The Pendle Witch Trial of 1612

At the assizes at Lancaster in the autumn of 1612, twenty persons, of whom sixteen were women of various ages, were committed for trial, and most of them tried for witchcraft.

Their names were:

  • Elizabeth Southerns, alias Demdike
  • Elizabeth Device daughter of Demdike
  • James Device son of Elizabeth Device
  • Alison Device daughter of Elizabeth Device
  • Anne Whittle alias Chattox
  • Anne Redferne daughter of Chattox
  • Alice Nutter
  • Jane Bulcock
  • John Bulcock son of Jane Bulcock
  • Katherine Hewitt alias Mould-heels
  • Isabel Robey
  • Margaret Pearson

Margaret Pearson was tried 1st for murder by witchcraft; 2nd for bewitching a neighbour; 3rd for bewitching a horse; and, being acquitted of the two former charges, was sentenced for the last to stand upon the pillory in the markets of Clitheroe, Padiham, Colne, and Lancaster for four successive market days, with a printed paper upon her head, stating her offence.

The twelve persons already named were styled Witches of Pendle Forest.

The following eight were called
Witches of Samlesbury:

  • Jennet Bierley
  • Ellen Bierley Daughter of Jennet Bierley
  • Jane Southworth
  • John Ramsden
  • Elizabeth Astley
  • Alice Gray
  • Isabel Sidegraves
  • Lawrence Haye

The last four were discharged without trial.

The sensation produced by these trials was immense, not only in this, but throughout neighbouring counties, and Thomas Potts, the clerk of the court, was directed by the judges of assize, Sir Edward Bromley and Sir James Altham to collect and publish the evidence and other documents connected with the trial, under the revision of the judges themselves.

From Lancashire Folklore, 1882
John Harland and T.T. Wilkinson.

Witches Flying on a Broomstick

Description of the Witch Demdike

She was a very old woman, about the age of four-score years, and had been a witch for fifty years.

She dwelt in the Forest of Pendle, a vast place, fit for her profession: What she committed in her time, no man knows.

Thus lived she securely for many years, brought up her own children, instructed her grand-children, and took great care and pains to bring them up to be witches.

She was a general agent for the Devil in all these parts: no man escaped her, or her furies, that ever gave them any occasion of offence, or denied them anything they stood need of: And certain it is, no man near them, was secure or free from danger.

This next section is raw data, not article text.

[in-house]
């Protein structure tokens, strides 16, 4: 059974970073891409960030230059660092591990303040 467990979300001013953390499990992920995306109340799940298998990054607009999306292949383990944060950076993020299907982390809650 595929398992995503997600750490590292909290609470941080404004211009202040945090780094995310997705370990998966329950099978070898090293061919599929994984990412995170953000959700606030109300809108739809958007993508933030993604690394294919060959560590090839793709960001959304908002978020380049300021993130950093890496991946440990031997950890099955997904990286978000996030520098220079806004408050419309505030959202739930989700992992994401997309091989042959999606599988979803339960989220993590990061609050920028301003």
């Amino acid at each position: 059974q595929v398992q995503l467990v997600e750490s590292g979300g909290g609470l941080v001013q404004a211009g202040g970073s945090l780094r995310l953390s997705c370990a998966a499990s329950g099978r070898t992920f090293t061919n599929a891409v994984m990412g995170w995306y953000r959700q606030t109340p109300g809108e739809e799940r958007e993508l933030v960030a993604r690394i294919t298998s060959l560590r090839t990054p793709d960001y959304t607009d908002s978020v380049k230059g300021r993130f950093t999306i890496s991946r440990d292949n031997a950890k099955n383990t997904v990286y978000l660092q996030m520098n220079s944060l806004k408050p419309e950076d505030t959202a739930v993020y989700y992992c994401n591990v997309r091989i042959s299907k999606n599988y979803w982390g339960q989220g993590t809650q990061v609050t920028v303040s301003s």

Description of the Witch Chattox

This Anne Whittle, alias Chattox, was a very old withered spent and decrepit creature, her sight almost gone: A dangerous witch, of very long continuance; always opposite to old Demdike: For whom the one favoured, the other hated deadly: and how they envy and accuse one another, in their examinations, may appear.

In her witchcraft, always more ready to do mischief to mens goods, than themselves.

Her lips ever chattering and walking: but no man knew what.

She lived in the Forest of Pendle, amongst this wicked company of dangerous witches.

From The Wonderful Discovery of Witches
in the County of Lancaster
, 1613
Thomas Potts (clerk of the court).

Witches Cauldron

Fear of Witchcraft in Lancashire

During the sixteenth century whole districts in some parts of Lancashire seemed contaminated with the presence of witches; men and beasts were supposed to languish under their charm, and the delusion which preyed alike on the learned and the vulgar did not allow any family to suppose that they were beyond the reach of the witch's power.

Was the family visited by sickness? It was believed to be the work of an invisible agency, which in secret wasted an image made in clay before the fire, or crumbled its various parts into dust.

Did the cattle sicken and die? The witch and the wizard were the authors of the calamity.

Did the yeast refuse to ferment, either in the bread or the beer? It was the consequence of a 'bad wish'.

Did the butter refuse to come? The 'familiar' was in the churn.

Did the ship founder at sea? The gale or hurricane was blown by the lungless hag who had scarcely sufficient breath to cool her own pottage.

Did the river Ribble overflow its banks? The floods descended from the congregated sisterhood at Malkin Tower.

The blight of the season, which consigned the crops of the farmer to destruction, was the saliva of the enchantress, or distillations from the blear-eyed dame who flew by night over the field on mischief bent.

From History of Lancashire, 1867
Thomas Baines.